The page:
Irene Hamlin has been awarded the 2021 Harrison D. Stalker Award from the Department of Biology in Arts & Sciences at Washington University in St. Louis.
The award honors the late Harrison D. Stalker, a renowned evolutionary biologist and world-class photographer. The award is given annually to a graduating biology major whose undergraduate career combines outstanding scientific scholarship with significant contributions in the arts and humanities.
In his nomination letter, Joseph Jez, Spencer T. Olin Professor of Biology and Department Chair, wrote: “Irene is a truly rare student with intellectual depth and achievement across multiple areas of Arts & Science, including biology, medicine, history, humanities, and religion. Interestingly, the mix of her faith and dedication to science led her to explore the relationship between Renaissance medicine and the Catholic Church. The result of her Medical Humanities capstone project is a concrete demonstration of how Irene combines arts and sciences and lives up to the legacy of Prof. Stalker.”
Irene completed research in Philip Budge’s Lab on parasitic helminth infections that cause lymphatic filariasis. Irene's Biology honors thesis evaluated the use of a lectin sugar-binding protein to enhance the effectiveness of an existing diagnostic test based on antibodies to a glycoprotein from the parasite, which cross-react with another parasite.
Irene also developed a project at the interface of medicine and religion that explores the Catholic Church's stance on anatomical dissection during the Italian Renaissance, with the guidance of Rebecca Messbarger, Professor of Italian in the Department of Romance Languages & Literatures.
“Irene is the student every teacher dreams of mentoring because she is electric with curiosity and she teaches as much as she learns from you. So many obstacles blocked her path to realizing her project. COVID thwarted her research trip to Italy that we had worked together to plan. Yet, she was undaunted and delved deeply into an array of studies of the relationship between anatomical science and the Church. I could not send her new titles fast enough. She absorbed them with lightning speed and both expanded and clarified her analysis. Among the most gratifying experiences for me was to witness her newfound authority over this material in class discussions in my course Disease, Madness and Death, Italian Style. It was also a testament to the critical importance of humanities to medical practice to learn from her that at her many interviews for medical school she was questioned most enthusiastically about her study of medicine and religion,” Messbarger said.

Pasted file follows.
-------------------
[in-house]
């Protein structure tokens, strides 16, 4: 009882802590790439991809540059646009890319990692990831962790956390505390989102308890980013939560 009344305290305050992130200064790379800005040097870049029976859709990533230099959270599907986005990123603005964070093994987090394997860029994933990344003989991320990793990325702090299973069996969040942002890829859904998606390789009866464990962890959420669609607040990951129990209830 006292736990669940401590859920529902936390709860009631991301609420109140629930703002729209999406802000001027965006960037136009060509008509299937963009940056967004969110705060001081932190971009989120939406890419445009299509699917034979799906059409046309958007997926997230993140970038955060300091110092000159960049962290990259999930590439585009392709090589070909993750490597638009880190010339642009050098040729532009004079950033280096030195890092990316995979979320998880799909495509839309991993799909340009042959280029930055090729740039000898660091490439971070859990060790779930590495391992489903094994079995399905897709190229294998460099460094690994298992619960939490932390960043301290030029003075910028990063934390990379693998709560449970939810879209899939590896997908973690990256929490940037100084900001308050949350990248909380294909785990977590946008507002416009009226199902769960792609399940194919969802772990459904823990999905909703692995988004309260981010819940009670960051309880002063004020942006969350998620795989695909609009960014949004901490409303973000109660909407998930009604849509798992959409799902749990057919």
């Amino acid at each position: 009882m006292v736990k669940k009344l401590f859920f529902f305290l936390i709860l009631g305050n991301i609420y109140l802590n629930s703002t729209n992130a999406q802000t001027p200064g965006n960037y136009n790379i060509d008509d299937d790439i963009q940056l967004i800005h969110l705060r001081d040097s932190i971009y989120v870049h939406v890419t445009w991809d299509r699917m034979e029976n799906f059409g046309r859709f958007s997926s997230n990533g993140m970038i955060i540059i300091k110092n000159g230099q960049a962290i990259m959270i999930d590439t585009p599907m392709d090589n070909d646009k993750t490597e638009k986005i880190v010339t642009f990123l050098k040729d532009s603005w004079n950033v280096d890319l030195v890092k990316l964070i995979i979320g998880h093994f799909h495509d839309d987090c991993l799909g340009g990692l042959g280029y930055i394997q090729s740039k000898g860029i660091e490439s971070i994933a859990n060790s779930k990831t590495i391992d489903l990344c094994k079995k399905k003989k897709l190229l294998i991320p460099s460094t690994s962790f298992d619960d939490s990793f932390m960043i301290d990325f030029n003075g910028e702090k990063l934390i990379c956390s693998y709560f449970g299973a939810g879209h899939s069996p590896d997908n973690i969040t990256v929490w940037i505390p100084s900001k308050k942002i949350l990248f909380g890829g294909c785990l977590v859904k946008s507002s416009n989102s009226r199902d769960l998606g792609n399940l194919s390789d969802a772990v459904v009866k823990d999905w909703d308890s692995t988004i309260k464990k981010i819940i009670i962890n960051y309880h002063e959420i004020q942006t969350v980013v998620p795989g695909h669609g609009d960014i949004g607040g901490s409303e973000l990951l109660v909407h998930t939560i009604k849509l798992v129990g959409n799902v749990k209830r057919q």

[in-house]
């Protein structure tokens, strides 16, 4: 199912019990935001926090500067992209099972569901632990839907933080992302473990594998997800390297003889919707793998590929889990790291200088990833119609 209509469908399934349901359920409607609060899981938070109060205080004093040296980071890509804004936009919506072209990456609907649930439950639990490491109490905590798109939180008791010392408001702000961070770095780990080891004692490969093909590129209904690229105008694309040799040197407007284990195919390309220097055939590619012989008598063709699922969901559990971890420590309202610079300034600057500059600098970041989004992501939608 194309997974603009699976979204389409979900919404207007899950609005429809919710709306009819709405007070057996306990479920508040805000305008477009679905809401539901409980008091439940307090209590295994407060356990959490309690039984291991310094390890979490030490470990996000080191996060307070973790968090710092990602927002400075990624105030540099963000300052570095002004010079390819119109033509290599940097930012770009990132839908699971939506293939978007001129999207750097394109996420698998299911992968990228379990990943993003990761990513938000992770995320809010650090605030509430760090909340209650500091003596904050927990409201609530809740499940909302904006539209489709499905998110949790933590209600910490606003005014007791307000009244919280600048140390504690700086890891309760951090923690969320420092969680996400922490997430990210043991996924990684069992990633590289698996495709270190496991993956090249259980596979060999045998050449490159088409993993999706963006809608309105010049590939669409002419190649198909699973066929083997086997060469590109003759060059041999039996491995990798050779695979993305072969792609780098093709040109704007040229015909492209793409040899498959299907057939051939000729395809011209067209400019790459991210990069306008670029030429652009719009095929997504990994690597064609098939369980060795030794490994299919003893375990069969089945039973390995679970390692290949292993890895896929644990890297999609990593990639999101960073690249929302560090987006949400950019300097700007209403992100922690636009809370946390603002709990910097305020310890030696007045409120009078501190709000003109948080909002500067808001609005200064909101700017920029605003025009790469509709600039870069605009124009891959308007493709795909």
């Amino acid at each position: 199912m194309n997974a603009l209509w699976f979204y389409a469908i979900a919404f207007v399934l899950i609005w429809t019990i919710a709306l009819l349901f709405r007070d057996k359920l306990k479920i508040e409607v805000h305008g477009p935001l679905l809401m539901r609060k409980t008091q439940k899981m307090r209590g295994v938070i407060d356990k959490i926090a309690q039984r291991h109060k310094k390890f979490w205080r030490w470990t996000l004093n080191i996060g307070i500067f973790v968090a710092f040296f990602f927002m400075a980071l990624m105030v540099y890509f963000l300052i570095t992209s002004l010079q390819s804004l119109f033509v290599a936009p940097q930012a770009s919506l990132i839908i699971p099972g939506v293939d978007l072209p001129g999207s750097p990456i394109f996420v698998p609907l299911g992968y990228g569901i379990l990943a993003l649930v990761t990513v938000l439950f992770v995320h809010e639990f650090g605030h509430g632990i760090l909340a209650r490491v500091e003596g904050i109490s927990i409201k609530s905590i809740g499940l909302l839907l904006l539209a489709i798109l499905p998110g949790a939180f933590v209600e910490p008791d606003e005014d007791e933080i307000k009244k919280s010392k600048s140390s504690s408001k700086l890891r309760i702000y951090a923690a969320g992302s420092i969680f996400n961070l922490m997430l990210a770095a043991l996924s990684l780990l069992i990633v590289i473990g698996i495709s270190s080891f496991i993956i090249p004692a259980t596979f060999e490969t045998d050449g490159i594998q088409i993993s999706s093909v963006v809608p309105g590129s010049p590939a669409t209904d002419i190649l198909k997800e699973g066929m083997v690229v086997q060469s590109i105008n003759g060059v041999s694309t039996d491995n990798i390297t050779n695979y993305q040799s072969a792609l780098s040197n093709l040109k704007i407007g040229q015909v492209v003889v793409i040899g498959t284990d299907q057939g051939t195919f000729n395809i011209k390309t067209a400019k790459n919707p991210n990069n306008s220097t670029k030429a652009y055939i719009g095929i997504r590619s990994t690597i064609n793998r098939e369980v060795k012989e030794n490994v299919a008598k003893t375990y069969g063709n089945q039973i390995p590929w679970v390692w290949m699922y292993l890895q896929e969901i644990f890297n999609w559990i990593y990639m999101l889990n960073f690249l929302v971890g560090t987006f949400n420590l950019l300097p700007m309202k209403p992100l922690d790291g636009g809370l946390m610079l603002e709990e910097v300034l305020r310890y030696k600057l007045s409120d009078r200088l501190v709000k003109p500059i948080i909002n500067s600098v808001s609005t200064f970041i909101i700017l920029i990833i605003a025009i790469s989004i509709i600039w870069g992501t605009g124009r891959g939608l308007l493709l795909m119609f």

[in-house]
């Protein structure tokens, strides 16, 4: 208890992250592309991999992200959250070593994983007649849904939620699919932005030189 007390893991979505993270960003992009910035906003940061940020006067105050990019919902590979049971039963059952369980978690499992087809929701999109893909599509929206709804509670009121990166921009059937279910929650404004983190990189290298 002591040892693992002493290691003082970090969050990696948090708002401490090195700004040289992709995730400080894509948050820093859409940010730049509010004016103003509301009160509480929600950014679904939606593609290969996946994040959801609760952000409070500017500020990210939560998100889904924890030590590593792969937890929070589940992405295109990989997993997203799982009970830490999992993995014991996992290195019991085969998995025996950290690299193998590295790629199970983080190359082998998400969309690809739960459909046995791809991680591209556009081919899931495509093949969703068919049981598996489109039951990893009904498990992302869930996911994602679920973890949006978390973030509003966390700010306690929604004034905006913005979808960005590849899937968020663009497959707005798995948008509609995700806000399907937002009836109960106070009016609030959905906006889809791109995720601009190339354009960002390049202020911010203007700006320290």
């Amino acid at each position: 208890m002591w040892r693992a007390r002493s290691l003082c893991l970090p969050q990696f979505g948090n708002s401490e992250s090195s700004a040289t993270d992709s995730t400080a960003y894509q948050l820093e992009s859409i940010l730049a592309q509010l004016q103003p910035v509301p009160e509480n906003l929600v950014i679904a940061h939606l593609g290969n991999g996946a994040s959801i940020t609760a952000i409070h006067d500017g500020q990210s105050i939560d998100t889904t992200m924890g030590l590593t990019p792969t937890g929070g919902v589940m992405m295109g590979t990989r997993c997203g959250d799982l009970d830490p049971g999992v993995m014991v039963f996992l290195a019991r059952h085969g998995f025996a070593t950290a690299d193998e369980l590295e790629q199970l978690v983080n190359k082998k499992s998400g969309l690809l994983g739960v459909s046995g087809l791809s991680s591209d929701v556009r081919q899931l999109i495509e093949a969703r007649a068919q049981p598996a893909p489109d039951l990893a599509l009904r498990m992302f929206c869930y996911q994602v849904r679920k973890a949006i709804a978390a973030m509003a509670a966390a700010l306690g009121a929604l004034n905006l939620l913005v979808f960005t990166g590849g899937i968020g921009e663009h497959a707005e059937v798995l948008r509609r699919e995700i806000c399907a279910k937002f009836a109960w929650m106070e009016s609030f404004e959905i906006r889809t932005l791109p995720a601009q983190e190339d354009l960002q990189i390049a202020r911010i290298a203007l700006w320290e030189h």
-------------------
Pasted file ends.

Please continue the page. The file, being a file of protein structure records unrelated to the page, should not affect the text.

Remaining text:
Irene is honored to receive the award named after Professor Stalker, whose vast interests and appreciation for multidisciplinary curiosity have been an inspiration to her.
“I am immensely grateful for the limitless opportunities and support I’ve had over the past four years at WashU, especially from the Biology Department. This university truly changed my life and helped launch me into the next stage of my career. I will strive to never let go of my passion for the humanities and arts in my future medical career,” she said.
Irene will receive her award during a virtual biology awards ceremony in May.